The price of travelling abroad for cheap dental treatment can work out to be more costly than visiting the dentist here.
That’s according to new research that reveals the cost of so-called ‘dental tourism’ holidays which are proving popular in a recession-hit Britain.
An increasing number of dental patients are flying to other parts of Europe in the belief that they can get expensive courses of treatment at a lower cost.
But the costs can mount up.
Research this week suggests that treatment is so expensive in Britain that 260,000 people a year go abroad to get their teeth fixed.
Between 2004 and 2008, around 1.3 million had dental work done overseas and nearly 70% of those were under the age of 34.
Research by implant clinic Dentale suggests the recession has driven more people abroad for treatment.
Although many people think that they can save money by doing this, it warns that depending on the dental treatment required, it could end up being more expensive due to the costs of hotels and flights for multiple visits.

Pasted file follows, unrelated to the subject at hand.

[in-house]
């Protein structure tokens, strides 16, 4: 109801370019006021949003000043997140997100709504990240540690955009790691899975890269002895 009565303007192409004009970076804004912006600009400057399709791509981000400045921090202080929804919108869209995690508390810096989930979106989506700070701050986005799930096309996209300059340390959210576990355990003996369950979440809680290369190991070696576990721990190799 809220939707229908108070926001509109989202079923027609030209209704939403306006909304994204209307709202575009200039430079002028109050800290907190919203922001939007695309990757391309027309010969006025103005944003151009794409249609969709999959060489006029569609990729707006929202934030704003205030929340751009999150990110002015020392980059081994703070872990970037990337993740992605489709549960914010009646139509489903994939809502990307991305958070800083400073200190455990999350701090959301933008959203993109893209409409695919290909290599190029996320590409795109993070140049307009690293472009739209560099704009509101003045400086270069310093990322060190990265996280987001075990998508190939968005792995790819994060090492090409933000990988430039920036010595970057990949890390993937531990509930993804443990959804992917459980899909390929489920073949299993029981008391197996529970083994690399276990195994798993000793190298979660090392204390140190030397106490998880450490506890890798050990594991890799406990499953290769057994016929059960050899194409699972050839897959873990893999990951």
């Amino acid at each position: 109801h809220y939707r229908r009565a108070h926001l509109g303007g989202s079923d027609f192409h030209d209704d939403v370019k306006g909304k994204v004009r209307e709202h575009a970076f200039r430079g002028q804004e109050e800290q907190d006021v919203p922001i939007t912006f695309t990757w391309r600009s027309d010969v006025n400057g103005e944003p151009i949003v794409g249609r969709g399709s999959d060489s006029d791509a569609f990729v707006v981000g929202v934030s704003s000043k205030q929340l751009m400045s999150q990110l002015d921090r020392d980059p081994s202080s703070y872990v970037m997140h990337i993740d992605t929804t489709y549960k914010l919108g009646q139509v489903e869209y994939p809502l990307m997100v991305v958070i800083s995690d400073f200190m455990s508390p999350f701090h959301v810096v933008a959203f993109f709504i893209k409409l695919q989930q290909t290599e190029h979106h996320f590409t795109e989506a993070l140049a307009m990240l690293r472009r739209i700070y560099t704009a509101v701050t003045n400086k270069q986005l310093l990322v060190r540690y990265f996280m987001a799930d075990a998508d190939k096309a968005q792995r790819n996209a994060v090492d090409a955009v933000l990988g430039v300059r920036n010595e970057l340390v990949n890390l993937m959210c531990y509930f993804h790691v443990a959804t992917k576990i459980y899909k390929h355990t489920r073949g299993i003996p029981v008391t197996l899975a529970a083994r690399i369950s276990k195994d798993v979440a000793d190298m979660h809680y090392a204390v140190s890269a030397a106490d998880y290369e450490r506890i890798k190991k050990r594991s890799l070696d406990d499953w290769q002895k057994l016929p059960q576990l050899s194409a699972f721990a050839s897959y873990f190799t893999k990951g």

Londoners were most likely to visit clinics abroad, with almost a third of the overall number – 408,000 people – coming from the capital.
Scots are the second most likely to seek treatment abroad. A dental implant in the UK costs about £1,918, whereas across Europe the average cost is £660.
But Dentale’s Jason Buglass warned: ‘It’s important that when people are looking to go abroad for dental treatment that they not only investigate the cost of the procedure, but also the other added expenses such as hotels, flights and how many times they will have to see the dentist before the treatment is complete.
‘In the case of dental implants, you need to make a number of follow-up visits and if your dentist is in another country this can not only be very time consuming but also costly.’